On a normal computer, this is quite unpleasant because you can’t always get back into Windows to fix it. If it happens due to a BIOS upgrade, it’s likely that the bridge was updated and you need a new driver prior to the BIOS upgrade. Check out this blog for more detailed info on the CDDB if you are interested. Luckily, with UCS, you can roll the profile back to an M2 with Palo and boot it right back up. Once you are back into Windows, you can fix this problem pretty easily. Here is the problem and solution:
When you install the OS from scratch and feed it the 2.0 or higher drivers during installation on the M2 with Palo, it builds the following tree in the CDDB:
However, if you installed with an earlier version of the drivers, the CDDB tree is not built the same and it does not create the entries for the 12×0/mlom and it looks like this:
This behavior is expected of course because the VIC 1240/1280 did not exist at that time you used those older drivers. However, the new Palo (M81KR) drivers contain all the CDDB tree info for both old and new VIC cards. To fix the problem, all you have to do is:
- Boot windows on the M2.
- Select (highlight) HKEY_LOCAL_MACHINE\SYSTEM\CurrentControlSet\Control\CriticalDeviceDatabase\PCI#VEN_1137&DEV_0045&SUBSYS_00481137
- Click File->Export and export this key to a file.
- Then open the reg file in notepad.
- Change the string 00481137 to 00841137 (you are just swapping the “4” and the “8”.
- Save the changes and close the file.
- Double click the reg file to import it into the registry.
- Shut down windows and move the profile to the M3.
I would not suggest editing the string in the registry directly as this would overwrite the only working string you have. Last Known Good would help here, and will also help if you mess anything up while doing the above steps. Just remember, Last Known Good is only valid until you successfully login.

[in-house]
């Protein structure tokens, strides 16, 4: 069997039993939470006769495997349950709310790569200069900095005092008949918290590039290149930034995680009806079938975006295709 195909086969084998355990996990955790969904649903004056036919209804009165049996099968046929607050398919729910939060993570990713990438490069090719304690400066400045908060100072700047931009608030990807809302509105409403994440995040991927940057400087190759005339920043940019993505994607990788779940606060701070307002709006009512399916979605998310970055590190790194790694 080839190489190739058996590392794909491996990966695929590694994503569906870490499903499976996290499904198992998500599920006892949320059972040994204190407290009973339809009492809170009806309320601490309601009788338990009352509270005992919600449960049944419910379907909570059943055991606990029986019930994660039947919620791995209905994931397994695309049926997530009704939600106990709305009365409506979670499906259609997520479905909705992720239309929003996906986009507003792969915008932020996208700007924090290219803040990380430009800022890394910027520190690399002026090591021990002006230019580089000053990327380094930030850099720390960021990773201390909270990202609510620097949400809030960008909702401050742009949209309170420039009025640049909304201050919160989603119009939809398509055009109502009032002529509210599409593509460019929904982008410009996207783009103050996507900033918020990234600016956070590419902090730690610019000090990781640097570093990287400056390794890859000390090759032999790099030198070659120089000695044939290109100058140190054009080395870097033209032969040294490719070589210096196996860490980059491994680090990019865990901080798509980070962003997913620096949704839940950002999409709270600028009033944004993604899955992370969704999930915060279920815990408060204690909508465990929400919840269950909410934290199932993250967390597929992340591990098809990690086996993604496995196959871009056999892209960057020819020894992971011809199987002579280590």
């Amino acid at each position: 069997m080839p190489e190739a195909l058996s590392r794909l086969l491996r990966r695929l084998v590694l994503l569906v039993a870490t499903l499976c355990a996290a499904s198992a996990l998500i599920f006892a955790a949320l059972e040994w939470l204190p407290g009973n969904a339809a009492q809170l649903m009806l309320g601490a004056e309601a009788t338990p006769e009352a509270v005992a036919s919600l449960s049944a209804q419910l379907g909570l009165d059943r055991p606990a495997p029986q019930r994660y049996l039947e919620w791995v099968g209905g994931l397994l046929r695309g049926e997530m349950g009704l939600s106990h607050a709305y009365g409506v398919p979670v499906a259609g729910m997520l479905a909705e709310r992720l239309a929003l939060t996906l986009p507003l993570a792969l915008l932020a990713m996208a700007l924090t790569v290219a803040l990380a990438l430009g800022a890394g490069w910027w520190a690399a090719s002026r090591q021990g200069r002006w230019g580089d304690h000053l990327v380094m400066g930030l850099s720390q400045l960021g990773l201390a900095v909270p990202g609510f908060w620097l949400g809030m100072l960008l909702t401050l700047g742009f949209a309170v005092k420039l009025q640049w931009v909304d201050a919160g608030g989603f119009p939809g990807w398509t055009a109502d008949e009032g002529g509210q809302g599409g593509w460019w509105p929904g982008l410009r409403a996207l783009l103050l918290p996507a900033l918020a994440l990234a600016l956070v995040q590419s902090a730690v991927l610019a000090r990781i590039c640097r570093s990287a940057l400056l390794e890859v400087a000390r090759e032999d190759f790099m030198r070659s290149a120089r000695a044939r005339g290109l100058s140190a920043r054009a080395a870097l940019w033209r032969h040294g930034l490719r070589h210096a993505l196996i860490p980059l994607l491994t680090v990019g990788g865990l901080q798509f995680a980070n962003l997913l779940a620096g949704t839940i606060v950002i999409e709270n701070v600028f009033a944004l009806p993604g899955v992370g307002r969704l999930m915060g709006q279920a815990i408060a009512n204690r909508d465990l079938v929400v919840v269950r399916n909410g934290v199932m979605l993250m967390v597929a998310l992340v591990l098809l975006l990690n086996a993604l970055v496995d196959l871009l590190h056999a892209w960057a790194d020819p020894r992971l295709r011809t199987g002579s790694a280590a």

I hope this article is helpful to you. Let me know if anything isn’t clear.
Side note: If you want more information on statelessness and how it benefits you, see this blog article. But briefly, take a NIC, for example, that typically has a MAC address burned in at the factory. If you install an application and it licenses itself to the MAC address you will find it painful to replace the NIC if it fails because the MAC address will change. Cisco UCS makes this simple by creating a portable wrapper for the application (and OS) to run in that contains the MAC address (called the Service Profile). The Service Profile contains a lot more than the MAC address (over 100 items of server identity can be stored in it) and because it’s portable, I can move it from physical server 1 to physical server 2 and the application sees no changes. Think of it as virtual machines technology for the physical side of the datacenter. This capability is not unique to Cisco (HP, Dell, and IBM all have some aspect of it), but only UCS offers you complete control over every desired aspect of server identity.